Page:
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From the 1850's into the 1970's mercury ore was mined in the upper Cache Creek and Putah Creek watersheds. Mercury mined in this region was used throughout much of the Sierra Nevada in the gold mining process. Mercury amalgamates small particles of gold. Heating later separates the gold from the mercury. There was also some mining when needed during World War II and in the 1950's when mercury was used in hearing aids
Mined ore was heated in "retorts" (furnaces that vaporized the mercury) and then condensed. During this refining process, mercury was spilled on the ground and lost to the atmosphere. The mine tailings were dumped downhill—often directly into streams—where it conveniently eroded away in winter storms. These eroded mine tailings were deposited downstream, slowly eroding back into local creeks.
Abandoned mine sites in the upper watersheds and their legacy contamination downstream are a significant contributor to water quality impairments in our region.
Mercury is a powerful neurotoxin when converted to methyl mercury (MeHg). Inorganic mercury is converted to MeHg by bacteria in creek sediments, lakes and wetlands. The concentration of MeHg in the water column is controlled in part by the concentration of total mercury in the sediment and the rate at which the total mercury is converted to MeHg. MeHg concentrates up food chains, magnifying to levels in fish 10 million times more concentrated than in water. Eating contaminated fish can result in neurological damage particularly in pregnant women and children. This can be particularly dangerous to subsistence fishing families who rely on fish for both cultural and economic reasons.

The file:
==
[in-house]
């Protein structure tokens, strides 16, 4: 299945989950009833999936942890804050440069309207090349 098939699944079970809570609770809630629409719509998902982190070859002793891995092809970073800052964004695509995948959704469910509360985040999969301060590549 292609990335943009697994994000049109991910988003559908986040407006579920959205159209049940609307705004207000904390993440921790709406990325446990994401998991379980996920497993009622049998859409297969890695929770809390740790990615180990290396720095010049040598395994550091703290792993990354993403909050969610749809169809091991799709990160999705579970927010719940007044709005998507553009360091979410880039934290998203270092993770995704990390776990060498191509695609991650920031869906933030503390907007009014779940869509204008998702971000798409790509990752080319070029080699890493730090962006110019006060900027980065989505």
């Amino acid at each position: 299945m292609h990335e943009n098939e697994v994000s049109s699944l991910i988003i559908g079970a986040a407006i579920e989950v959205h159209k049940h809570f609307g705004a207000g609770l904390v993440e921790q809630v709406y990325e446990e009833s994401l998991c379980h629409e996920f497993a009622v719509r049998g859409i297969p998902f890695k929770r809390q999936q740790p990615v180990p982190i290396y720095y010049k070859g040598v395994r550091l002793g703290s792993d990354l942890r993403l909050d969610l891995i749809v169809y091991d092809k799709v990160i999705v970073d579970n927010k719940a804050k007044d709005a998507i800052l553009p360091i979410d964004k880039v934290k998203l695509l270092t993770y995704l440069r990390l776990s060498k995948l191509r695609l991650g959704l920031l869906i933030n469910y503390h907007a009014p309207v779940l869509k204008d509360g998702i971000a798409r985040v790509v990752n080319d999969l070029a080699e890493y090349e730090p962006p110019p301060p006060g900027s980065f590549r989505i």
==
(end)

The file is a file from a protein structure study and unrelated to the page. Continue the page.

No one knows for sure, but it seems safe to guess that there are more than 40 abandoned mines in both the Cache Creek and Putah Creek drainages. Some of the more well-known sites include Knoxville, Oat Hill, Aetna, and Helen Mines in the Putah Creek watershed and the Sulphur Bank, Abbot-Turkey Run, Wide Awake, Elgin and Petray-Rathburn Mines in the Cache Creek watershed.
Mercury ore is often formed along fault lines associated with serpentine rocks. Serpentine was originally part of the ocean crust that was hydrolyzed and thrust to the surface in the plate tectonic process. Hot liquids carrying mercury, gold and other metals traveled along the fault lines between the serpentine and other rocks to form ore bodies. Cedar Roughs, Knoxville and Walker Ridge have large serpentine rock areas.
Impaired Water Bodies and Total Maximum Daily Loads in the Region:
Section 303(d)(1)(A) of the Clean Water Act requires the California Regional Water Quality Control Boards to:
Delta Tributary Mercury Council (http://www.sacriver.org/aboutwatershed/mercury/dtmc)
Central Valley Regional Water Quality Control Board (http://www.swrcb.ca.gov/rwqcb5/)
Mine Remediation (archaeological Report)
Under Construction (Coming soon...)
Bob Schnieder, Senior Policy Director of Tuleyome, talks about mining and mercury pollution issues facing his favorite watershed, Cache Creek.